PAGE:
Once a character becomes injured or fatigued, rest is required in order to heal. Exactly how long a player character must recuperate is determined by their Recovery Rate. This number shows how quickly each species is capable of recovering lost Life Points in eight hours of rest or sleep. This number will be determined by the character’s species (see SPECIES for specifics).

  Simply put, this is how much money your character begins the game with. The chart that I have provided allows players to randomly generate their character’s wealth and also gives a clue to their character’s possible background... you will see what I mean...

  All characters in Lazer will possess many different skills. Which skills, and to what extent the character is proficient in them will be displayed here (see the SKILLS section for all the details). Many role playing systems on the market use a Class system, wherein your character is pigeon-holed into a particular profession i.e. Fighter, Thief, Magician, etc. Lazer doesn’t work this way...what I would like you to do is visualize what you want your character to be like and then select skills that will complete that image.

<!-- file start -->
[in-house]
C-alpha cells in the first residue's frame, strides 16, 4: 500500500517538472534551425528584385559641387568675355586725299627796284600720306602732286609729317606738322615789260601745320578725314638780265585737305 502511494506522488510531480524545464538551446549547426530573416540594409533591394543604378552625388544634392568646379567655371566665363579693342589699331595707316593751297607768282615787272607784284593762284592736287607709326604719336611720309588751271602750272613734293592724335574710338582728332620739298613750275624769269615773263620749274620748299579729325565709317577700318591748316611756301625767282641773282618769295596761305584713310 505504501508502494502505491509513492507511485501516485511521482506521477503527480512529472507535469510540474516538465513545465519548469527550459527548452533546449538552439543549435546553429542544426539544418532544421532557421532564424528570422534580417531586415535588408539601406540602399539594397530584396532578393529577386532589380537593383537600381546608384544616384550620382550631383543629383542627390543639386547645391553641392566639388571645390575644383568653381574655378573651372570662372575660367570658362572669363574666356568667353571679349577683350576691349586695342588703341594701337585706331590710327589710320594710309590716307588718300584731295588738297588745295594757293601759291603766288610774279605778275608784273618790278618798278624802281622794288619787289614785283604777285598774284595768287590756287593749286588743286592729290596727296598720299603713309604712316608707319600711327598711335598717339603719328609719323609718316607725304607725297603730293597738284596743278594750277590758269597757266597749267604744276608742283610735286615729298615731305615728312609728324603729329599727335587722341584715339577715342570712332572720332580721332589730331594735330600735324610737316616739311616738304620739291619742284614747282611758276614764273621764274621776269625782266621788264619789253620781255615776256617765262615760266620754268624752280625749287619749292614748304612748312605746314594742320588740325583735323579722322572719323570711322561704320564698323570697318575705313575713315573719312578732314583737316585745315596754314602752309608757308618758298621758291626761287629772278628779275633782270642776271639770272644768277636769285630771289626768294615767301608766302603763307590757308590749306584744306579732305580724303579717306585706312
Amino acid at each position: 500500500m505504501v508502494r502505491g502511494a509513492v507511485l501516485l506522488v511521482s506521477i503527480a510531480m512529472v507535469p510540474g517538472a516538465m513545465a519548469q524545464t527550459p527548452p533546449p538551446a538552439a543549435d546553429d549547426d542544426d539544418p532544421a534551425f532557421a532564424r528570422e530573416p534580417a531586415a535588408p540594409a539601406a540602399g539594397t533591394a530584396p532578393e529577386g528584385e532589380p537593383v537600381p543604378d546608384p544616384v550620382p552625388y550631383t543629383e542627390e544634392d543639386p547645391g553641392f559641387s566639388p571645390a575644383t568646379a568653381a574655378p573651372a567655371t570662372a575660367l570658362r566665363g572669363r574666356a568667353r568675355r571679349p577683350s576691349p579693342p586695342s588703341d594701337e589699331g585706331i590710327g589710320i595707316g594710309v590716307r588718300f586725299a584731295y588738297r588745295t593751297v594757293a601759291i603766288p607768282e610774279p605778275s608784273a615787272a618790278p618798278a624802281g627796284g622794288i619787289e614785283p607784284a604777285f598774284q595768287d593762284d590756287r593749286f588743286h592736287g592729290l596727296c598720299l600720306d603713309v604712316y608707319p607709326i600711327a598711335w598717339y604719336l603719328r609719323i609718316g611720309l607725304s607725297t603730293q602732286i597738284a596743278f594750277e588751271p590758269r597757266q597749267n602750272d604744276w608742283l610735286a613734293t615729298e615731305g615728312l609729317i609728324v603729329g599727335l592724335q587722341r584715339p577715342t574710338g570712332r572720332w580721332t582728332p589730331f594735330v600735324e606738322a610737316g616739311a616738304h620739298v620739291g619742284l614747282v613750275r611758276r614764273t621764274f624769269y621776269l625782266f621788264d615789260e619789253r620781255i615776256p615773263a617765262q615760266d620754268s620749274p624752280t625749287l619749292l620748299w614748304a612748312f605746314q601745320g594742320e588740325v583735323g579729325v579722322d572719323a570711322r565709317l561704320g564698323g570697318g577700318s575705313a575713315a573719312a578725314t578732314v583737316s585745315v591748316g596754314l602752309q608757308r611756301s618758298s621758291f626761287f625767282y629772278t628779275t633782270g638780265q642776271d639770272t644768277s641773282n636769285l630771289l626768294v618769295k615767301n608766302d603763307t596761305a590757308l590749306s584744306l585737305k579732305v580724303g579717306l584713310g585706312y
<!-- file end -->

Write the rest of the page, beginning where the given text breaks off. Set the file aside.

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  Let me give you an example: Let’s say that you want to run an assassin-like charcter this game. Well, first think of all of the traits that a good assassin would possess... stealth, skill with weapons, knowledge of their targets’ habits and anatomy, hand-to-hand combat(?), etc. If it were me, I would choose skills something along these lines...


  These would be my first choices, and I would add to them as I increased in level (assuming I lived that long). These eight skills would give my character a well rounded knowledge of his craft and a better-than-average chance of eliminating opponents quickly and quietly.


  This is just where you write down all the stuff your character owns. Make sure to keep the stuff actually carried seperate from the rest of the stuff you might own. You and the Gamemaster will need to know exactly what your character has on his or her person at all times. You will find all the goodies you can purchase in the EQUIPMENT section.